Thursday’s Special: Seaside Disorder

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For some reason we mostly go to the seaside at Christmas, and not at all in high summer. Of course a beach can be a dramatic place any time of the year – changing and unchanging all at once, figuratively and physically. How we treat with it reflects our current mood or emotion – heightening  or lowering it, depending on our inclinations.

This photo was taken on Ynys Mon,  the island of Anglesey in North Wales. It was Boxing Day. The wind was perishing yet spirit-filling too, but then I always find ‘going to the beach’ exciting, in much the same way as I did when I was four. You just never know what you will find there in the margins between land and sea.

So here we have a tumble of razor shells embedded in a beach stream that was running off the marshy hinterland. I think there’s a viscid quality about the stream in the winter’s light, as if the shells have fixed there by the water rather than by the shift of sand.  I like the slashes of greyish-white across medley of ochre shades. An intriguing state of disorder, then: the beach endlessly creating its own artwork.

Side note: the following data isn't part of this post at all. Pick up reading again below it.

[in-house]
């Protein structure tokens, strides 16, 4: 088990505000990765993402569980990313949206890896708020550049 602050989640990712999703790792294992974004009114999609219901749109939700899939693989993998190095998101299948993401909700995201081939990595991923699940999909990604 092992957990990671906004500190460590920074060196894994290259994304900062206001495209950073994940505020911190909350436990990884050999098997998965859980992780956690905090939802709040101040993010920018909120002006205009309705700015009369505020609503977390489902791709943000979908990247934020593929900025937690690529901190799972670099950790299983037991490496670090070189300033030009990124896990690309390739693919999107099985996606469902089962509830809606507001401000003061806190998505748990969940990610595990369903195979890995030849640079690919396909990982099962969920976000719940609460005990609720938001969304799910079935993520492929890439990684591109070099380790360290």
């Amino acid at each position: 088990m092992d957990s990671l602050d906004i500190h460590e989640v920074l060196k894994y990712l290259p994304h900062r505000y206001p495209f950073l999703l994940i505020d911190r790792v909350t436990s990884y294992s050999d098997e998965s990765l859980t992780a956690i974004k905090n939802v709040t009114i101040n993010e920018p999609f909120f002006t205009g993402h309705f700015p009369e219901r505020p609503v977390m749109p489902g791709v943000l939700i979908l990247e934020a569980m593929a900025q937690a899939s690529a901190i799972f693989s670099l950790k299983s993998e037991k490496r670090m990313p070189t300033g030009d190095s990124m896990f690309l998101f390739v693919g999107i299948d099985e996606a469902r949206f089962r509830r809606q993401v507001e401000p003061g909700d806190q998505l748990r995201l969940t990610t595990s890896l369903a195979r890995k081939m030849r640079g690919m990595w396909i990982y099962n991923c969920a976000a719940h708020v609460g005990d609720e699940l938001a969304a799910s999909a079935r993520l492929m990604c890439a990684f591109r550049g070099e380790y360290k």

Thursday’s Special

27 thoughts on “Thursday’s Special: Seaside Disorder

  1. I think that beaches look better in wintertime. This is a beautiful shot. Organised disorder I would say echoing the words of my blogger friend Tobias 🙂 Gorgeous image, Tish! And thank you!

  2. Having a terrible time trying to eat this and read digestive biscuits! They keep diving into my coffee. I’m blaming you, Tish 🙂 🙂 You know how I am for beaches. That’s me stomping off into the distance, muttering! It’s probably saved my marriage a time or two. Lovely words and image. Typical you, in fact. Happy Thursday!

  3. So many memories of Welsh beaches, from South to North. Mostly cold, but loads of fun.
    Although I did get a touch of sunstroke on a Welsh beach (forget which one) as a teen, would you believe?
    Used to collect these shells and stick them onto old (empty) Maxwell House coffee jars.
    A phase no doubt. 🙂

    1. I used to collect them too. My holiday souvenirs were usually a sun-browned back of neck, and a bucket full of increasingly smelly shells. Aaaah. The sunstroke is indeed hard to credit. Our family holidays always involved the imposed wearing of cotton hats, and finding somewhere to sit ‘out of the wind’.

      1. It was early or mid 70’s I think? One of those freak summers where water restrictions were the norm and tarmac was melting on country lanes!

  4. I really like the sea art! and if you do not mind, I would like to add this part of your post on an upcoming beach post –

    “Of course a beach can be a dramatic place any time of the year – changing and unchanging all at once, figuratively and physically. How we treat with it reflects our current mood or emotion – heightening or lowering it, depending on our inclinations.”

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